Comparison of Framingham risk score and chest-CT identified coronary artery calcification in breast cancer patients to predict cardiovascular events.
BACKGROUND:In breast cancer patients, coincidental detection of CAC at chest CT may be important in determining cardiovascular (CV) outcomes and facilitate CV disease primary prevention strategies. METHODS:408 consecutive breast cancer patients referred to cardiac oncology clinic were included in the study. 256 patients without a prior history of coronary artery disease had undergone a chest CT. CT images were reviewed to detect CAC. Framingham risk score (FRS) was calculated and patient electronic medical records were interrogated to document the incidence of a composite clinical end point of all-cause mortality and cardiac events (coronary revascularization, heart failure hospitalization and de novo atrial fibrillation). Prevalence of statin prescribing was also collected. RESULTS:Patients were followed for a median of 6.5 years. 112 clinical events occurred. Clinical follow up was 98%. CAC was found in 26% of patients. On multivariable analysis, CAC and advance cancer stage, but not FRS predicted the composite clinical end point (OR for CAC 2.59, p < 0.01). CAC but not FRS also predicted the incidence of cardiac events (OR for CAC 4.90, p < 0.01). CAC was present in 7.3% of patients with low FRS; none had been prescribed a statin. In patients with CAC and FRS ≥ 10%, 45% were not on a statin. CONCLUSION:CAC is a common coincidental finding at CT chest in breast cancer patients referred to cardiac oncology. CAC but not FRS was predictive of composite clinical events and cardiac events. Detection of CAC at chest CT could alter the prescribing of primary prevention strategies to help prevent future cardiac events in breast cancer patients.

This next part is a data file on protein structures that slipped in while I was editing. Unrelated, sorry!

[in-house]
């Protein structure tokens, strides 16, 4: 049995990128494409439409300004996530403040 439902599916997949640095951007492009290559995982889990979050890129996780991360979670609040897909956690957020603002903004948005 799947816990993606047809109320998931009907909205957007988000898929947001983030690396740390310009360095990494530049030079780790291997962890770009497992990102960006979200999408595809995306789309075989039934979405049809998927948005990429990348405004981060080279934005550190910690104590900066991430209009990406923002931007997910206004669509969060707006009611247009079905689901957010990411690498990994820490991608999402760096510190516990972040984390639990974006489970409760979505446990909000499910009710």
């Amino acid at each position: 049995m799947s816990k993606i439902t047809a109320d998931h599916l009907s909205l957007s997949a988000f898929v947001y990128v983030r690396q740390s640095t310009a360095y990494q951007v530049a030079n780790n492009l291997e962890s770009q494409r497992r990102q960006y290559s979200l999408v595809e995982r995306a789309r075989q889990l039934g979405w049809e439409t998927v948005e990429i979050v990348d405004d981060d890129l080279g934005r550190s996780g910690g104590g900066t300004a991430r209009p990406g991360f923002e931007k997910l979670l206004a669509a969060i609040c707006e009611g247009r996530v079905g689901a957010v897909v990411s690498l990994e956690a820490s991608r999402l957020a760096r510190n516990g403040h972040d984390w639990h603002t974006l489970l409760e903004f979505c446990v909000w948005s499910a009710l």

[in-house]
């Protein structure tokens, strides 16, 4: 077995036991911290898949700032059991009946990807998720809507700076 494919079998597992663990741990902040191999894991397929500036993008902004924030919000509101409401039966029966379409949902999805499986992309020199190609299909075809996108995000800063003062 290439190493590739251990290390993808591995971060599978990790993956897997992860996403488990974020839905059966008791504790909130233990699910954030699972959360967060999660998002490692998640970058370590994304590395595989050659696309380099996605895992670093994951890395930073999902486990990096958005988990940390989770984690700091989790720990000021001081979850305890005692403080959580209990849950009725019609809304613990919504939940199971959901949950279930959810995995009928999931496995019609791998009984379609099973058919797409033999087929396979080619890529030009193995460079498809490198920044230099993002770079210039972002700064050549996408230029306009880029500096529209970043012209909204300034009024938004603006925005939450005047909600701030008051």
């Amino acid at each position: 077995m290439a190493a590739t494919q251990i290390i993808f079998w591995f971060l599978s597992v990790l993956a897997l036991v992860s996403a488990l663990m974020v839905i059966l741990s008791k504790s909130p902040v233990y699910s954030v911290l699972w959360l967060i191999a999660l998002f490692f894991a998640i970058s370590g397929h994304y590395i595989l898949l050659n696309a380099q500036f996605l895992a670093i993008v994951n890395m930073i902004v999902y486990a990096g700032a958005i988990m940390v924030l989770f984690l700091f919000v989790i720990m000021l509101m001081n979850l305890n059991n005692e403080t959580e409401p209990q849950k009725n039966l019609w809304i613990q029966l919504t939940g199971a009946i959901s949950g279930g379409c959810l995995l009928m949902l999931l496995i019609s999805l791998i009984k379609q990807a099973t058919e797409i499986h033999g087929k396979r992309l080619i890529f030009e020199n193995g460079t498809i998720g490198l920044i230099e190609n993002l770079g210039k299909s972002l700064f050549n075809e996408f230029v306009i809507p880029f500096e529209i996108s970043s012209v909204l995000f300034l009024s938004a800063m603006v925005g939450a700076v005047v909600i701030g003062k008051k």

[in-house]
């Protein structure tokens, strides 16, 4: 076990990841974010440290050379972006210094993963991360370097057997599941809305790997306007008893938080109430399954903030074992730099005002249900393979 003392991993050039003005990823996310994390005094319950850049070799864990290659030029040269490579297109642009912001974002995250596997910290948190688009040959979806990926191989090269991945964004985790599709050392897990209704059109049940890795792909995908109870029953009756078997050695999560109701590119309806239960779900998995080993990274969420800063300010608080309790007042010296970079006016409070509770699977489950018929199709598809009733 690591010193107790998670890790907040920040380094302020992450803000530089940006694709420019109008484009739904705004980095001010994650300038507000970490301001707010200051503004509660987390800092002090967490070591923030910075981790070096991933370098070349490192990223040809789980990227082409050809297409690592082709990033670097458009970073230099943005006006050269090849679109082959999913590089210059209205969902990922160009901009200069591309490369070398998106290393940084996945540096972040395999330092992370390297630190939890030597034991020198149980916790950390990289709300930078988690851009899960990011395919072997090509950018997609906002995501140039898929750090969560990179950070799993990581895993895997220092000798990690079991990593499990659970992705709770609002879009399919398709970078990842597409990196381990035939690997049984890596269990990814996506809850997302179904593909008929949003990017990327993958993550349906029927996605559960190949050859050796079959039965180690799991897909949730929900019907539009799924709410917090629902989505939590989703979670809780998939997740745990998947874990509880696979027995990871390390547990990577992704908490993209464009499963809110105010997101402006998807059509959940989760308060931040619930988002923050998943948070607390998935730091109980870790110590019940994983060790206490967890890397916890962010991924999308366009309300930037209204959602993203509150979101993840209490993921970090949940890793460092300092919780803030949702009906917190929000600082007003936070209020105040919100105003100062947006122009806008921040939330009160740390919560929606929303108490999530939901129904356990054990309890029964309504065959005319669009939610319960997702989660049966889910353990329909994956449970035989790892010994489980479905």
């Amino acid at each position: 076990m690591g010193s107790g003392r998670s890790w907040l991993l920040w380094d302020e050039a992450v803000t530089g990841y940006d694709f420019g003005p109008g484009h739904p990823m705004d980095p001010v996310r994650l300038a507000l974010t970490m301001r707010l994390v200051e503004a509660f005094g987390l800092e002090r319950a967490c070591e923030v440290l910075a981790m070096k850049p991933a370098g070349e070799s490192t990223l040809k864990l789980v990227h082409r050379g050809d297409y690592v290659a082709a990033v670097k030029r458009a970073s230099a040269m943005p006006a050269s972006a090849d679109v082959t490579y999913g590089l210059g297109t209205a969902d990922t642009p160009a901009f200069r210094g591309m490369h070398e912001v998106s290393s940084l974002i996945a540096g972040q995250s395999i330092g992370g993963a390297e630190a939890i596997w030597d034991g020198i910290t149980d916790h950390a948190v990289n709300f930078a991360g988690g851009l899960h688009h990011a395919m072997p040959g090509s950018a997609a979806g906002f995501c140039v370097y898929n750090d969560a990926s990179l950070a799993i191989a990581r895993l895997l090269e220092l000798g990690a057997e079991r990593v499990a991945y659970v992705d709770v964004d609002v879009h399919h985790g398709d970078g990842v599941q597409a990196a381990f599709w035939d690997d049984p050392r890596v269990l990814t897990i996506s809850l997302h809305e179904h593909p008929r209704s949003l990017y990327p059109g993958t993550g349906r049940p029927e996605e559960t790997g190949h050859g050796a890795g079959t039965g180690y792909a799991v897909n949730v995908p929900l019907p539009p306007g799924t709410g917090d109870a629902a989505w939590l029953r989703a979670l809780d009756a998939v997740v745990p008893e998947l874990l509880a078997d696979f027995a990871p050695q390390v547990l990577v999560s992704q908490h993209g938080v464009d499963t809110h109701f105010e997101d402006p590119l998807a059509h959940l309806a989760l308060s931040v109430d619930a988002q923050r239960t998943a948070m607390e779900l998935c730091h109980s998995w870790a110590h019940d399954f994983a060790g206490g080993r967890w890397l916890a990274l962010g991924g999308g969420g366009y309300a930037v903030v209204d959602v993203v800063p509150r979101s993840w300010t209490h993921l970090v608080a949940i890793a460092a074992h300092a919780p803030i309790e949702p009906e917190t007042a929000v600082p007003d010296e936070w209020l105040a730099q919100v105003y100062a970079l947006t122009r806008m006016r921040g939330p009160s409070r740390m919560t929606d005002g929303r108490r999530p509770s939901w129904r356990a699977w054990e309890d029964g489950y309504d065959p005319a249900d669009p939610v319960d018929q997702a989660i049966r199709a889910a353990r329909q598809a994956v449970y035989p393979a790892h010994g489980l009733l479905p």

Phillips, WJ; Johnson, C; Law, A; Turek, M; Small, AR; Dent, S; Ruddy, TD; Beanlands, RS; Chow, BJW; Small, GR
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